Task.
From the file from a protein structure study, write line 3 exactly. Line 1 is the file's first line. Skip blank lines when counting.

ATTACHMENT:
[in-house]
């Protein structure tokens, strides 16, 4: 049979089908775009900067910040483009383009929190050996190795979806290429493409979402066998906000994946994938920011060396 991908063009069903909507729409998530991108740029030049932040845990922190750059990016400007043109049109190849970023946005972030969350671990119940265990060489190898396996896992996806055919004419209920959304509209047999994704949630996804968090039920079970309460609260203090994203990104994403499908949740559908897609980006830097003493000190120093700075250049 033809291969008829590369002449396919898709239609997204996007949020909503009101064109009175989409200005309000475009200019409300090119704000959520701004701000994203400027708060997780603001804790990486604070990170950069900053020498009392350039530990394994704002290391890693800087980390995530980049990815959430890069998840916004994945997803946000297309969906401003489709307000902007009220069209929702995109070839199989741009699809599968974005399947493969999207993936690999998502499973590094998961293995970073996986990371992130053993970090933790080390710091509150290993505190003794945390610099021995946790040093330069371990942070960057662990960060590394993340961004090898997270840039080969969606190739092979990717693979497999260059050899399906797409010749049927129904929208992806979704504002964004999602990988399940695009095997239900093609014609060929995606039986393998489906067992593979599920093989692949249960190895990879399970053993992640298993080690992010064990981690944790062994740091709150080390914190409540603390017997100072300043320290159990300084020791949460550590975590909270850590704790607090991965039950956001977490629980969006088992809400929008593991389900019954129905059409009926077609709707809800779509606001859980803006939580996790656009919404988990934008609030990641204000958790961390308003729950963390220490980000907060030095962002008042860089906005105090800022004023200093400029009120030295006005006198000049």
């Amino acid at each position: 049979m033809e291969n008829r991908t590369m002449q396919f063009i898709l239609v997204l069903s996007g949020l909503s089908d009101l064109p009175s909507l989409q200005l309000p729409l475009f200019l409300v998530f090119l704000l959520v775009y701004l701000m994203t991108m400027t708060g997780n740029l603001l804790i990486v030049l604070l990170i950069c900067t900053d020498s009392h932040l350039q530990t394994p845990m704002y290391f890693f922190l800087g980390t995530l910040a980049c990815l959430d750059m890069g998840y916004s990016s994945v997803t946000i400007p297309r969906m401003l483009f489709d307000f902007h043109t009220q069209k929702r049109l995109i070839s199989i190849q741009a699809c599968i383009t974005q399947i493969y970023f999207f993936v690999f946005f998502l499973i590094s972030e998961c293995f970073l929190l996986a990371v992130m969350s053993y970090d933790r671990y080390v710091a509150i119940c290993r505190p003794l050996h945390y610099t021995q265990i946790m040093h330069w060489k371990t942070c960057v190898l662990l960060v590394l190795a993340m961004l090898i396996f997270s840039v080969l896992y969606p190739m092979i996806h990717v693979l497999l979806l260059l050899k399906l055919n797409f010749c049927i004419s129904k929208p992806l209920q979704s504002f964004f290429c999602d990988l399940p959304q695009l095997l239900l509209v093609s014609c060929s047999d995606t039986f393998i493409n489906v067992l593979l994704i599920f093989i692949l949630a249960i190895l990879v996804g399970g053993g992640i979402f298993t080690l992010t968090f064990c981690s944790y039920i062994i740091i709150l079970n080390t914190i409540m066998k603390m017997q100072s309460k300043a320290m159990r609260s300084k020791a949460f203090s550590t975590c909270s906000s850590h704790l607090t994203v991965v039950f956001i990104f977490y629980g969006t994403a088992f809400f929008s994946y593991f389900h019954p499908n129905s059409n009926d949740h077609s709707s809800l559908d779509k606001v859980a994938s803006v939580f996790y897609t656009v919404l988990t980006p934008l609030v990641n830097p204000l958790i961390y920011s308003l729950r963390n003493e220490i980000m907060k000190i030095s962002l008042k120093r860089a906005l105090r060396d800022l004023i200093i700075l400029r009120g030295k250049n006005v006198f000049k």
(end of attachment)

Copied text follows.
């Amino acid at each position: 049979m033809e291969n008829r991908t590369m002449q396919f063009i898709l239609v997204l069903s996007g949020l909503s089908d009101l064109p009175s909507l989409q200005l309000p729409l475009f200019l409300v998530f090119l704000l959520v775009y701004l701000m994203t991108m400027t708060g997780n740029l603001l804790i990486v030049l604070l990170i950069c900067t900053d020498s009392h932040l350039q530990t394994p845990m704002y290391f890693f922190l800087g980390t995530l910040a980049c990815l959430d750059m890069g998840y916004s990016s994945v997803t946000i400007p297309r969906m401003l483009f489709d307000f902007h043109t009220q069209k929702r049109l995109i070839s199989i190849q741009a699809c599968i383009t974005q399947i493969y970023f999207f993936v690999f946005f998502l499973i590094s972030e998961c293995f970073l929190l996986a990371v992130m969350s053993y970090d933790r671990y080390v710091a509150i119940c290993r505190p003794l050996h945390y610099t021995q265990i946790m040093h330069w060489k371990t942070c960057v190898l662990l960060v590394l190795a993340m961004l090898i396996f997270s840039v080969l896992y969606p190739m092979i996806h990717v693979l497999l979806l260059l050899k399906l055919n797409f010749c049927i004419s129904k929208p992806l209920q979704s504002f964004f290429c999602d990988l399940p959304q695009l095997l239900l509209v093609s014609c060929s047999d995606t039986f393998i493409n489906v067992l593979l994704i599920f093989i692949l949630a249960i190895l990879v996804g399970g053993g992640i979402f298993t080690l992010t968090f064990c981690s944790y039920i062994i740091i709150l079970n080390t914190i409540m066998k603390m017997q100072s309460k300043a320290m159990r609260s300084k020791a949460f203090s550590t975590c909270s906000s850590h704790l607090t994203v991965v039950f956001i990104f977490y629980g969006t994403a088992f809400f929008s994946y593991f389900h019954p499908n129905s059409n009926d949740h077609s709707s809800l559908d779509k606001v859980a994938s803006v939580f996790y897609t656009v919404l988990t980006p934008l609030v990641n830097p204000l958790i961390y920011s308003l729950r963390n003493e220490i980000m907060k000190i030095s962002l008042k120093r860089a906005l105090r060396d800022l004023i200093i700075l400029r009120g030295k250049n006005v006198f000049k």